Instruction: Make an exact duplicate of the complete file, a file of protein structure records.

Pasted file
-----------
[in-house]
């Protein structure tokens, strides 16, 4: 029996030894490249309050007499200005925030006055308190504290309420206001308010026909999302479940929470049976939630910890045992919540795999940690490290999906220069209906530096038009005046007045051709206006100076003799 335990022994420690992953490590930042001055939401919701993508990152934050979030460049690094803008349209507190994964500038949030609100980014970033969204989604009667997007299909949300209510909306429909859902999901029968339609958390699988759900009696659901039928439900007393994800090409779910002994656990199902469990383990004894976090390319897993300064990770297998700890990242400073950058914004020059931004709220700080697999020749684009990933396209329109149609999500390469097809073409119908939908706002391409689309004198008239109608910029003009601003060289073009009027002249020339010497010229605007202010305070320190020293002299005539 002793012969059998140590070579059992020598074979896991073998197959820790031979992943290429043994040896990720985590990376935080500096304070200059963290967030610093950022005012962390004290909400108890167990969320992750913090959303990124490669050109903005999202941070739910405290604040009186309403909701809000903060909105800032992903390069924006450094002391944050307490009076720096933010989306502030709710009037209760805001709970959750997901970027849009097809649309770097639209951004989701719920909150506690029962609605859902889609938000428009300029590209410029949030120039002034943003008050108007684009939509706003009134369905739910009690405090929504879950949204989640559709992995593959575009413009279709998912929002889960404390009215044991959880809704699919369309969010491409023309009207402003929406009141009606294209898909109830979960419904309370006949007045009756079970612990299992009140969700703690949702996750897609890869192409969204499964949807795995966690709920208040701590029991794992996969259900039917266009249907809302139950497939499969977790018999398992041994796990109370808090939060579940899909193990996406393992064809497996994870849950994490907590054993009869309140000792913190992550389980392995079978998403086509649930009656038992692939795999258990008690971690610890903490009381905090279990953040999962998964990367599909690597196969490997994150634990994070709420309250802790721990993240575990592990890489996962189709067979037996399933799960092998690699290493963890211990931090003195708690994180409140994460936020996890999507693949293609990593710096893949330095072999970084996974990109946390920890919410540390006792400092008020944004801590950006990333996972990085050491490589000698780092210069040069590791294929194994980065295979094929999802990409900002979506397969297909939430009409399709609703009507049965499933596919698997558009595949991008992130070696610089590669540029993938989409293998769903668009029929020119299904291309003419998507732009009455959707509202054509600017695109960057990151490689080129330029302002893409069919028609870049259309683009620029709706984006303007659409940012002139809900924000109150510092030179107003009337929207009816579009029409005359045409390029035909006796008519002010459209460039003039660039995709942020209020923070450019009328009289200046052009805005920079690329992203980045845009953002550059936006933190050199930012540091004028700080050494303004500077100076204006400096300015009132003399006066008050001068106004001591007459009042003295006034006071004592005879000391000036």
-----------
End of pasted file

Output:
[in-house]
């Protein structure tokens, strides 16, 4: 029996030894490249309050007499200005925030006055308190504290309420206001308010026909999302479940929470049976939630910890045992919540795999940690490290999906220069209906530096038009005046007045051709206006100076003799 335990022994420690992953490590930042001055939401919701993508990152934050979030460049690094803008349209507190994964500038949030609100980014970033969204989604009667997007299909949300209510909306429909859902999901029968339609958390699988759900009696659901039928439900007393994800090409779910002994656990199902469990383990004894976090390319897993300064990770297998700890990242400073950058914004020059931004709220700080697999020749684009990933396209329109149609999500390469097809073409119908939908706002391409689309004198008239109608910029003009601003060289073009009027002249020339010497010229605007202010305070320190020293002299005539 002793012969059998140590070579059992020598074979896991073998197959820790031979992943290429043994040896990720985590990376935080500096304070200059963290967030610093950022005012962390004290909400108890167990969320992750913090959303990124490669050109903005999202941070739910405290604040009186309403909701809000903060909105800032992903390069924006450094002391944050307490009076720096933010989306502030709710009037209760805001709970959750997901970027849009097809649309770097639209951004989701719920909150506690029962609605859902889609938000428009300029590209410029949030120039002034943003008050108007684009939509706003009134369905739910009690405090929504879950949204989640559709992995593959575009413009279709998912929002889960404390009215044991959880809704699919369309969010491409023309009207402003929406009141009606294209898909109830979960419904309370006949007045009756079970612990299992009140969700703690949702996750897609890869192409969204499964949807795995966690709920208040701590029991794992996969259900039917266009249907809302139950497939499969977790018999398992041994796990109370808090939060579940899909193990996406393992064809497996994870849950994490907590054993009869309140000792913190992550389980392995079978998403086509649930009656038992692939795999258990008690971690610890903490009381905090279990953040999962998964990367599909690597196969490997994150634990994070709420309250802790721990993240575990592990890489996962189709067979037996399933799960092998690699290493963890211990931090003195708690994180409140994460936020996890999507693949293609990593710096893949330095072999970084996974990109946390920890919410540390006792400092008020944004801590950006990333996972990085050491490589000698780092210069040069590791294929194994980065295979094929999802990409900002979506397969297909939430009409399709609703009507049965499933596919698997558009595949991008992130070696610089590669540029993938989409293998769903668009029929020119299904291309003419998507732009009455959707509202054509600017695109960057990151490689080129330029302002893409069919028609870049259309683009620029709706984006303007659409940012002139809900924000109150510092030179107003009337929207009816579009029409005359045409390029035909006796008519002010459209460039003039660039995709942020209020923070450019009328009289200046052009805005920079690329992203980045845009953002550059936006933190050199930012540091004028700080050494303004500077100076204006400096300015009132003399006066008050001068106004001591007459009042003295006034006071004592005879000391000036």